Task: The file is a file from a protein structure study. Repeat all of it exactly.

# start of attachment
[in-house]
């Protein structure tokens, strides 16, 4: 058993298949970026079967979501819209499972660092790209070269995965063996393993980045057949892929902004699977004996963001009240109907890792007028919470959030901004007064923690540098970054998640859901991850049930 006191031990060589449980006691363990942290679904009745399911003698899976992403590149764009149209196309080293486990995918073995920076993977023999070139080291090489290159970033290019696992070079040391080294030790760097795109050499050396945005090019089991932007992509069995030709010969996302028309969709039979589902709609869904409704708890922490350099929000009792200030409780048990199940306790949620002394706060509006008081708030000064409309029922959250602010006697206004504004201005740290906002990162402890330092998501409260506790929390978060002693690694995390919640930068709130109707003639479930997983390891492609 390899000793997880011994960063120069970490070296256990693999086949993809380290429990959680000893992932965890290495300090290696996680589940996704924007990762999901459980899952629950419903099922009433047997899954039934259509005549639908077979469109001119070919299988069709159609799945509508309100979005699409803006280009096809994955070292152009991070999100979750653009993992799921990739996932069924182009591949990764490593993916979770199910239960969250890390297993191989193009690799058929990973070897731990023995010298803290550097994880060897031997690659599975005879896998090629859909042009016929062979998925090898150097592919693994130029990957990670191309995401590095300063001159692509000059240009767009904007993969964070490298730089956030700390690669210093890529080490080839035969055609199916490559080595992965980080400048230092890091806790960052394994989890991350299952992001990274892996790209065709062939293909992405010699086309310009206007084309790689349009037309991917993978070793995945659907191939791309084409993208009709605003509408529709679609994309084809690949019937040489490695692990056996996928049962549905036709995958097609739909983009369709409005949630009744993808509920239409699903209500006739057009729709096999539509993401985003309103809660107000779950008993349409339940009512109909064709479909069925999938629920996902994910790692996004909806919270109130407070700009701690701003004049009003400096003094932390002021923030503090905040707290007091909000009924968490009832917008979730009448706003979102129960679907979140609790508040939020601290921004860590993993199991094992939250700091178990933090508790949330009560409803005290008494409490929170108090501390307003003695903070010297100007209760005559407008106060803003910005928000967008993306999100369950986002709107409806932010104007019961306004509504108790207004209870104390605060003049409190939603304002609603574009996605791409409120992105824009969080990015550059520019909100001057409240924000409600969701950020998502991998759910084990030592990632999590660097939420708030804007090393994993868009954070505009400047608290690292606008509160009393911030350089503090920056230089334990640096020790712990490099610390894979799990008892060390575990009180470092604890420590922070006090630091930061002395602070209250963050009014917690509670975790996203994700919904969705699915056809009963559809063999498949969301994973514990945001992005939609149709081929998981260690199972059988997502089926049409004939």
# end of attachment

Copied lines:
[in-house]
């Protein structure tokens, strides 16, 4: 058993298949970026079967979501819209499972660092790209070269995965063996393993980045057949892929902004699977004996963001009240109907890792007028919470959030901004007064923690540098970054998640859901991850049930 006191031990060589449980006691363990942290679904009745399911003698899976992403590149764009149209196309080293486990995918073995920076993977023999070139080291090489290159970033290019696992070079040391080294030790760097795109050499050396945005090019089991932007992509069995030709010969996302028309969709039979589902709609869904409704708890922490350099929000009792200030409780048990199940306790949620002394706060509006008081708030000064409309029922959250602010006697206004504004201005740290906002990162402890330092998501409260506790929390978060002693690694995390919640930068709130109707003639479930997983390891492609 390899000793997880011994960063120069970490070296256990693999086949993809380290429990959680000893992932965890290495300090290696996680589940996704924007990762999901459980899952629950419903099922009433047997899954039934259509005549639908077979469109001119070919299988069709159609799945509508309100979005699409803006280009096809994955070292152009991070999100979750653009993992799921990739996932069924182009591949990764490593993916979770199910239960969250890390297993191989193009690799058929990973070897731990023995010298803290550097994880060897031997690659599975005879896998090629859909042009016929062979998925090898150097592919693994130029990957990670191309995401590095300063001159692509000059240009767009904007993969964070490298730089956030700390690669210093890529080490080839035969055609199916490559080595992965980080400048230092890091806790960052394994989890991350299952992001990274892996790209065709062939293909992405010699086309310009206007084309790689349009037309991917993978070793995945659907191939791309084409993208009709605003509408529709679609994309084809690949019937040489490695692990056996996928049962549905036709995958097609739909983009369709409005949630009744993808509920239409699903209500006739057009729709096999539509993401985003309103809660107000779950008993349409339940009512109909064709479909069925999938629920996902994910790692996004909806919270109130407070700009701690701003004049009003400096003094932390002021923030503090905040707290007091909000009924968490009832917008979730009448706003979102129960679907979140609790508040939020601290921004860590993993199991094992939250700091178990933090508790949330009560409803005290008494409490929170108090501390307003003695903070010297100007209760005559407008106060803003910005928000967008993306999100369950986002709107409806932010104007019961306004509504108790207004209870104390605060003049409190939603304002609603574009996605791409409120992105824009969080990015550059520019909100001057409240924000409600969701950020998502991998759910084990030592990632999590660097939420708030804007090393994993868009954070505009400047608290690292606008509160009393911030350089503090920056230089334990640096020790712990490099610390894979799990008892060390575990009180470092604890420590922070006090630091930061002395602070209250963050009014917690509670975790996203994700919904969705699915056809009963559809063999498949969301994973514990945001992005939609149709081929998981260690199972059988997502089926049409004939």